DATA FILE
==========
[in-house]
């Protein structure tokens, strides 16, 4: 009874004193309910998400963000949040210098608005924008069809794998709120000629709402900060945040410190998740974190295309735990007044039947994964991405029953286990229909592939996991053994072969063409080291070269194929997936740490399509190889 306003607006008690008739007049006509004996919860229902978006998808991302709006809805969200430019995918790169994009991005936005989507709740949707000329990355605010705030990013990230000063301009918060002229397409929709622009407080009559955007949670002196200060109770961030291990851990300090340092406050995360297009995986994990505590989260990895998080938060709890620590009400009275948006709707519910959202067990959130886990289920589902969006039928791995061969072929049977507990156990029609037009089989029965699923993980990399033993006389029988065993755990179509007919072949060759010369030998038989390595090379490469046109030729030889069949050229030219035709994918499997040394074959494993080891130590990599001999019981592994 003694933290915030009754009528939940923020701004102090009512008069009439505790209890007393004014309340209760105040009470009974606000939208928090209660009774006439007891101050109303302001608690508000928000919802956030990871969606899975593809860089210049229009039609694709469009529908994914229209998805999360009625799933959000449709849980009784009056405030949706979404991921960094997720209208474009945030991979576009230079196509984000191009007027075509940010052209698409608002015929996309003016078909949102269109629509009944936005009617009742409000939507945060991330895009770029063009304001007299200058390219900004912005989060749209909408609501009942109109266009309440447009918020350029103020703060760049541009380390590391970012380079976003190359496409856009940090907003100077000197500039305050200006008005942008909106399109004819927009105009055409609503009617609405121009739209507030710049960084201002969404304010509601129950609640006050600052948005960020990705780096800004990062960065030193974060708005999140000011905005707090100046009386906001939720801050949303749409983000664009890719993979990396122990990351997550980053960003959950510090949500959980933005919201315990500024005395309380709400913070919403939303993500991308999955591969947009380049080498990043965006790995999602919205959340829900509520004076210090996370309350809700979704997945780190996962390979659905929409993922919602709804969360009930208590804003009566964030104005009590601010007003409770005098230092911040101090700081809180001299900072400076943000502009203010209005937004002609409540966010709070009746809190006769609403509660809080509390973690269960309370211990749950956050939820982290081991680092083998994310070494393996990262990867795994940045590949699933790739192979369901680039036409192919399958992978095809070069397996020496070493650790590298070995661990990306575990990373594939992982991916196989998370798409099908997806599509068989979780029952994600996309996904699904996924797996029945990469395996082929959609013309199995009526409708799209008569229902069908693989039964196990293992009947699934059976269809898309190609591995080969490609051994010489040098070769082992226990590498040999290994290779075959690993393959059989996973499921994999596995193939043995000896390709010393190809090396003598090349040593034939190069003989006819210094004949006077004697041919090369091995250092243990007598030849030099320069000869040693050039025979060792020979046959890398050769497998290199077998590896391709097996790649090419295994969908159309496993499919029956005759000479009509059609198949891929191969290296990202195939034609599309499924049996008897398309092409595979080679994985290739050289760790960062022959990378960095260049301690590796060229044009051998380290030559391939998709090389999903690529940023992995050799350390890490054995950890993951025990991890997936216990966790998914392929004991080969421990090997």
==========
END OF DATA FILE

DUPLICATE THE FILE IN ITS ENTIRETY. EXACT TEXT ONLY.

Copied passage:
[in-house]
């Protein structure tokens, strides 16, 4: 009874004193309910998400963000949040210098608005924008069809794998709120000629709402900060945040410190998740974190295309735990007044039947994964991405029953286990229909592939996991053994072969063409080291070269194929997936740490399509190889 306003607006008690008739007049006509004996919860229902978006998808991302709006809805969200430019995918790169994009991005936005989507709740949707000329990355605010705030990013990230000063301009918060002229397409929709622009407080009559955007949670002196200060109770961030291990851990300090340092406050995360297009995986994990505590989260990895998080938060709890620590009400009275948006709707519910959202067990959130886990289920589902969006039928791995061969072929049977507990156990029609037009089989029965699923993980990399033993006389029988065993755990179509007919072949060759010369030998038989390595090379490469046109030729030889069949050229030219035709994918499997040394074959494993080891130590990599001999019981592994 003694933290915030009754009528939940923020701004102090009512008069009439505790209890007393004014309340209760105040009470009974606000939208928090209660009774006439007891101050109303302001608690508000928000919802956030990871969606899975593809860089210049229009039609694709469009529908994914229209998805999360009625799933959000449709849980009784009056405030949706979404991921960094997720209208474009945030991979576009230079196509984000191009007027075509940010052209698409608002015929996309003016078909949102269109629509009944936005009617009742409000939507945060991330895009770029063009304001007299200058390219900004912005989060749209909408609501009942109109266009309440447009918020350029103020703060760049541009380390590391970012380079976003190359496409856009940090907003100077000197500039305050200006008005942008909106399109004819927009105009055409609503009617609405121009739209507030710049960084201002969404304010509601129950609640006050600052948005960020990705780096800004990062960065030193974060708005999140000011905005707090100046009386906001939720801050949303749409983000664009890719993979990396122990990351997550980053960003959950510090949500959980933005919201315990500024005395309380709400913070919403939303993500991308999955591969947009380049080498990043965006790995999602919205959340829900509520004076210090996370309350809700979704997945780190996962390979659905929409993922919602709804969360009930208590804003009566964030104005009590601010007003409770005098230092911040101090700081809180001299900072400076943000502009203010209005937004002609409540966010709070009746809190006769609403509660809080509390973690269960309370211990749950956050939820982290081991680092083998994310070494393996990262990867795994940045590949699933790739192979369901680039036409192919399958992978095809070069397996020496070493650790590298070995661990990306575990990373594939992982991916196989998370798409099908997806599509068989979780029952994600996309996904699904996924797996029945990469395996082929959609013309199995009526409708799209008569229902069908693989039964196990293992009947699934059976269809898309190609591995080969490609051994010489040098070769082992226990590498040999290994290779075959690993393959059989996973499921994999596995193939043995000896390709010393190809090396003598090349040593034939190069003989006819210094004949006077004697041919090369091995250092243990007598030849030099320069000869040693050039025979060792020979046959890398050769497998290199077998590896391709097996790649090419295994969908159309496993499919029956005759000479009509059609198949891929191969290296990202195939034609599309499924049996008897398309092409595979080679994985290739050289760790960062022959990378960095260049301690590796060229044009051998380290030559391939998709090389999903690529940023992995050799350390890490054995950890993951025990991890997936216990966790998914392929004991080969421990090997």